Last holiday break I spent hours and hours playing games on my iPad. This holiday break I spent hours and hours creating them on my iPad. (and organizing resources on how to do this at Appcraft.wikispaces.com)
Last year at this time, I was organizing a Professional Development event on "Using Games to Promote Creativity and Innovation in Schools". We hired Ruben Puentedura to kick off the day. We prepared for the day by listening to Dr. Puentedura's Games and Learning Podcast on I-tunes University and by downloading some suggested games so that we could EXPERIENCE game play.
The event also included 3 mini-lessons that introduced entry level tools to create games (Scratch, GameStar Mechanics, and Inform). At this time, each of these required a computer to create games and only (Inform) could create text-based games playable on an iOS device.
A strong believer in the benefits of game-creation to help students develop critical thinking, problem solving, creativity, and innovative thinking, I started my search for ways to use the iOS device to create games (not just play them). With the influx of iPods and iPads in homes and schools, it was obvious that more and more students would be interacting with these devices, so I was determined to find ways to use them that would promote creativity and innovation, especially in the areas of Science, Technology, Engineering, and Mathematics (STEM).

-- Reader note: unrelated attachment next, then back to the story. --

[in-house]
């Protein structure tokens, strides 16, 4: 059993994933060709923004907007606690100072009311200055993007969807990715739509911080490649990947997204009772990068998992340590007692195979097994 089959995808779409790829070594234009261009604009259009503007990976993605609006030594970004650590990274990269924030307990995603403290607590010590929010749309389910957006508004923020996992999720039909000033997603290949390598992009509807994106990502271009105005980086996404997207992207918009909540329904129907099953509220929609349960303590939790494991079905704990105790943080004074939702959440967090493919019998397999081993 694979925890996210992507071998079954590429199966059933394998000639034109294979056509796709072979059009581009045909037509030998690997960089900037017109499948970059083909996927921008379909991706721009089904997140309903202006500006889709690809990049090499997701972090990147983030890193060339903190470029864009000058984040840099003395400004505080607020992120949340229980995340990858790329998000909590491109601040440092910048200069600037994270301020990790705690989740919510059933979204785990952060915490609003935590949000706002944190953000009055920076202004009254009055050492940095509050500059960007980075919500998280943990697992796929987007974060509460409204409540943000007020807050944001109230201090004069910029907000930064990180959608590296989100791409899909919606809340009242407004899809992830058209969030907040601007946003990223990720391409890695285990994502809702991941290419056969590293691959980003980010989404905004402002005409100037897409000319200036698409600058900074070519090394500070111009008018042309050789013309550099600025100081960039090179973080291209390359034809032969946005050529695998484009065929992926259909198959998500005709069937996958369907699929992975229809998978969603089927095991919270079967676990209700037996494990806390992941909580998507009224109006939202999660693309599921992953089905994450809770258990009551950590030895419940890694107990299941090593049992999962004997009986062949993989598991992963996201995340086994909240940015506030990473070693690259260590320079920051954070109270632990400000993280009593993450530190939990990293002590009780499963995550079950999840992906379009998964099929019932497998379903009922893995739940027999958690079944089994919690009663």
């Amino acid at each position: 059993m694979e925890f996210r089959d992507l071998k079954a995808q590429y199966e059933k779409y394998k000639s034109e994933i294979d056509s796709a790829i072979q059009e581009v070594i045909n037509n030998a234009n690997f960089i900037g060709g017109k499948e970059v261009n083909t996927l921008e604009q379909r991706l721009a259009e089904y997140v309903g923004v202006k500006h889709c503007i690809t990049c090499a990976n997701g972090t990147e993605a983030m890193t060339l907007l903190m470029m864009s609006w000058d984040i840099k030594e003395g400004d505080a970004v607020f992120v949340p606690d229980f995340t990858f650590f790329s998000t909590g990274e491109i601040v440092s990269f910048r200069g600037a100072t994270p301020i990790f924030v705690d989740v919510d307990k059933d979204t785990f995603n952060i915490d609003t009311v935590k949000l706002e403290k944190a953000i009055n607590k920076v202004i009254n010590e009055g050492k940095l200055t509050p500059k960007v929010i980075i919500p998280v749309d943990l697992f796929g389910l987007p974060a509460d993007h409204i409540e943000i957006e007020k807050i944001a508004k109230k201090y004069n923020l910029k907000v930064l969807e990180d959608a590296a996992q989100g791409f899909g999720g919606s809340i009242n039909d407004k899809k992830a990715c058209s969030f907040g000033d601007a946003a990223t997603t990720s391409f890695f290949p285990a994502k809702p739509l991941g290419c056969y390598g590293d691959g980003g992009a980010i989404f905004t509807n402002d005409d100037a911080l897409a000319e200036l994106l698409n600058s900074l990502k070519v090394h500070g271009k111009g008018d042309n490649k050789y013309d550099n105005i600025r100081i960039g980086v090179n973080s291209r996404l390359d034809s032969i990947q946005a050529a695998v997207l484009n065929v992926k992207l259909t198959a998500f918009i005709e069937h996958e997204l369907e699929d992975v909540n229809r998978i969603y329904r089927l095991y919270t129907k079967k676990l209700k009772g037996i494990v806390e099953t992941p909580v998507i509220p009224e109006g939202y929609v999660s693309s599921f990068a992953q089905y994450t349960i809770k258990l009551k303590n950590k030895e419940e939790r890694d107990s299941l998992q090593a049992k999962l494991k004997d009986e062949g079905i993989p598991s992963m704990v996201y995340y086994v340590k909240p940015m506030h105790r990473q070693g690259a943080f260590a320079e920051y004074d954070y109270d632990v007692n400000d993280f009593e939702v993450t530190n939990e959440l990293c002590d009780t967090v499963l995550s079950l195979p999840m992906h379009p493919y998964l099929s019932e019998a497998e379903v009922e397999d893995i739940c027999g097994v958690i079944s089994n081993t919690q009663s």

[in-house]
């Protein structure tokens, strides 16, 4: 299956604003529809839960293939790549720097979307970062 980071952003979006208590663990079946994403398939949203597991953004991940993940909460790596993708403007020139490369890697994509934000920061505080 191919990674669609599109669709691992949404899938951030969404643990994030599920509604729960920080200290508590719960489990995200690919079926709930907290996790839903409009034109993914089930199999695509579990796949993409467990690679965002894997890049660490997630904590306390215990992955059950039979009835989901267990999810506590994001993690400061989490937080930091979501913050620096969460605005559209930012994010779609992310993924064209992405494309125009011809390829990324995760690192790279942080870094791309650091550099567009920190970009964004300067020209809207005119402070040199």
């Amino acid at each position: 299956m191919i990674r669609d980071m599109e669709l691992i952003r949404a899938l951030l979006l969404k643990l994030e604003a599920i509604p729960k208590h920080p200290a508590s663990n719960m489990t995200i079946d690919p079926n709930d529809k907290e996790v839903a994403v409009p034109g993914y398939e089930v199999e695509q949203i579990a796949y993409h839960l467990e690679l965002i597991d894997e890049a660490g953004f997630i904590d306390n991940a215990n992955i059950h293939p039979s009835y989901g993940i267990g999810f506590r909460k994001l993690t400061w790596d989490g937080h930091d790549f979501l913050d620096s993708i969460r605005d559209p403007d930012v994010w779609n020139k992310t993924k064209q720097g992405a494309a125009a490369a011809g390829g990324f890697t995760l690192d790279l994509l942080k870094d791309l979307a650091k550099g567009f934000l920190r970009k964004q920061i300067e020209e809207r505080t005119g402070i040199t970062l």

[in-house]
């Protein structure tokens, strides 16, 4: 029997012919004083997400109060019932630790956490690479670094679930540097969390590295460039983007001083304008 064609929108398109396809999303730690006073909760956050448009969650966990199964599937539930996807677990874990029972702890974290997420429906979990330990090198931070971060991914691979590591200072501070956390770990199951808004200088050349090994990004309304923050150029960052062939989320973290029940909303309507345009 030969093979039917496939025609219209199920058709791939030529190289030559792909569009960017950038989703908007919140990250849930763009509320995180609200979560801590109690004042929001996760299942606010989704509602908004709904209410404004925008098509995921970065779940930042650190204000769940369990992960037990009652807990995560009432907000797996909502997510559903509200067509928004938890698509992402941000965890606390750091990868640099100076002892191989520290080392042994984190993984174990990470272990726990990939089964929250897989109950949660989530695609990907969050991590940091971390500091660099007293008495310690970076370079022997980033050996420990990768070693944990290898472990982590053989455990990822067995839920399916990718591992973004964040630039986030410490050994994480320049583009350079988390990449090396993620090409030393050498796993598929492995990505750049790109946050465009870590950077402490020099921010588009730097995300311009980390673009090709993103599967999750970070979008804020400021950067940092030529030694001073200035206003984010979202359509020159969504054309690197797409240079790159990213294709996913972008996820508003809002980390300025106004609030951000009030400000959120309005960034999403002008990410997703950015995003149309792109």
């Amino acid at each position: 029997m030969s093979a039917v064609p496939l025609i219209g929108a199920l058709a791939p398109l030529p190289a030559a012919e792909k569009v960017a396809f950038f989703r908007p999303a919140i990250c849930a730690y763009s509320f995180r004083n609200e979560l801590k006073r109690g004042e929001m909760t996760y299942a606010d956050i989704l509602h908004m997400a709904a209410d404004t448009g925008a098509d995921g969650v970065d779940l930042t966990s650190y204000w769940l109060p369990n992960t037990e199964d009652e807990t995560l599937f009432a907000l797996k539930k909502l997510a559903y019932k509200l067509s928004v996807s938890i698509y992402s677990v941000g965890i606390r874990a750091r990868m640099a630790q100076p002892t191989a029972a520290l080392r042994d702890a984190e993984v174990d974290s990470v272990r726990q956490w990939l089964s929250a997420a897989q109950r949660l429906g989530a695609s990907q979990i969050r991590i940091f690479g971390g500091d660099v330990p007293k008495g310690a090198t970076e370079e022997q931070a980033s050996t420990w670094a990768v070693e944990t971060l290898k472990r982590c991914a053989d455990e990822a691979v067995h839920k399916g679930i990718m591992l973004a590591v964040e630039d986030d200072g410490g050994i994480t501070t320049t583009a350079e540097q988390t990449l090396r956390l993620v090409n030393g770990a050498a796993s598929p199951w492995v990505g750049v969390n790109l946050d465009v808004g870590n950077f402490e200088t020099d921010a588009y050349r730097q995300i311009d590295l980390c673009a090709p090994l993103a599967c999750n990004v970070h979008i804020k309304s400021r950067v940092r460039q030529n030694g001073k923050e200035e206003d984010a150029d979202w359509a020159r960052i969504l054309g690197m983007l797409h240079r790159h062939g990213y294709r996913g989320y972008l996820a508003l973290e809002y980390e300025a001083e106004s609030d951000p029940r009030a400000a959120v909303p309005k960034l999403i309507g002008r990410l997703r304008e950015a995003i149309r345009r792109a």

Having witnessed the power of SCRATCH and the work done by Dr. Mitch Resnick at the MIT Media Lab to promote constructivist type learning, I was really looking for something similar on the iPod/iPad -- something with low threshold, high ceilings, and wide walls. In our work with Dr. Puendetera, I learned of an APP called AppCraft HD which seemed to meet some of the criteria. But it was not until this holiday break that I found the time and space to really PLAY with it.
Not only did I explore and play with AppCraft, I relived the experience I had learning Scratch. The constructivist approach to learning to create, get immediate feedback by playing the game, revising my approach, imagining what next, creating, playing, revising, imagining more -- and soon I was spiralling through the creativity cycle that Dr. Resnick outlines in his description of learning with many of the tools created in the M.I.T. Lifelong Kindergarten project.
Exploring a tool that allowed this type of learning using an iPad/iPod turned my holiday into a creative and productive use of the space and time that the holiday break affords many educators. I spent the week, creating my first App/Game, and setting up lessons and tutorials that would guide students and educators to cross the low threshold into creating apps/games with AppCraft, on their iOS devices. I organized these lessons, tutorials, and resources on a wiki so that others would be able to contribute. My hopes is that students and teachers can start forming community around this type of use of the iPod/iPad.